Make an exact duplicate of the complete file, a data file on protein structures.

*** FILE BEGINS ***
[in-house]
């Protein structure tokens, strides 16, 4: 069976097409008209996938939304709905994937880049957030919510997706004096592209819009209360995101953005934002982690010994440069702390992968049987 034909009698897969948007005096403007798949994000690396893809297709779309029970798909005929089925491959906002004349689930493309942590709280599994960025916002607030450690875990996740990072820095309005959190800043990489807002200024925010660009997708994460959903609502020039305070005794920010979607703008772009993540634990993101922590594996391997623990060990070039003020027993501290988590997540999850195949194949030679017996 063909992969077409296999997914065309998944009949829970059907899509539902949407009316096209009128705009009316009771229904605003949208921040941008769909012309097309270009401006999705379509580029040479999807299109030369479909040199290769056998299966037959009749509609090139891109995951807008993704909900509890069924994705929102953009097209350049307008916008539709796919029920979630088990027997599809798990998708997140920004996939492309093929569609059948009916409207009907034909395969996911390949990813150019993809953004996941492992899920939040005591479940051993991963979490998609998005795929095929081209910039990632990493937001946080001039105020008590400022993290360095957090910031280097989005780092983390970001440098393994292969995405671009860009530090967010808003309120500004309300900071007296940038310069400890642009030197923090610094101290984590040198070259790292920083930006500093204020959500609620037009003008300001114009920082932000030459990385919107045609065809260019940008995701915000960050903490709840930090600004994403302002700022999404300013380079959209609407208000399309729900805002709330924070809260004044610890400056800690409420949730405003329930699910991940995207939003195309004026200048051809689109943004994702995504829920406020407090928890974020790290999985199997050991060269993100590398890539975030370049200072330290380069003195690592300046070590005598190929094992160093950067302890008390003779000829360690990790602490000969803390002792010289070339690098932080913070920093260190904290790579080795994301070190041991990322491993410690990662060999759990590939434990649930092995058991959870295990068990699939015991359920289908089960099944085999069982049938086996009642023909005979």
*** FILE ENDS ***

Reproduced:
[in-house]
């Protein structure tokens, strides 16, 4: 069976097409008209996938939304709905994937880049957030919510997706004096592209819009209360995101953005934002982690010994440069702390992968049987 034909009698897969948007005096403007798949994000690396893809297709779309029970798909005929089925491959906002004349689930493309942590709280599994960025916002607030450690875990996740990072820095309005959190800043990489807002200024925010660009997708994460959903609502020039305070005794920010979607703008772009993540634990993101922590594996391997623990060990070039003020027993501290988590997540999850195949194949030679017996 063909992969077409296999997914065309998944009949829970059907899509539902949407009316096209009128705009009316009771229904605003949208921040941008769909012309097309270009401006999705379509580029040479999807299109030369479909040199290769056998299966037959009749509609090139891109995951807008993704909900509890069924994705929102953009097209350049307008916008539709796919029920979630088990027997599809798990998708997140920004996939492309093929569609059948009916409207009907034909395969996911390949990813150019993809953004996941492992899920939040005591479940051993991963979490998609998005795929095929081209910039990632990493937001946080001039105020008590400022993290360095957090910031280097989005780092983390970001440098393994292969995405671009860009530090967010808003309120500004309300900071007296940038310069400890642009030197923090610094101290984590040198070259790292920083930006500093204020959500609620037009003008300001114009920082932000030459990385919107045609065809260019940008995701915000960050903490709840930090600004994403302002700022999404300013380079959209609407208000399309729900805002709330924070809260004044610890400056800690409420949730405003329930699910991940995207939003195309004026200048051809689109943004994702995504829920406020407090928890974020790290999985199997050991060269993100590398890539975030370049200072330290380069003195690592300046070590005598190929094992160093950067302890008390003779000829360690990790602490000969803390002792010289070339690098932080913070920093260190904290790579080795994301070190041991990322491993410690990662060999759990590939434990649930092995058991959870295990068990699939015991359920289908089960099944085999069982049938086996009642023909005979």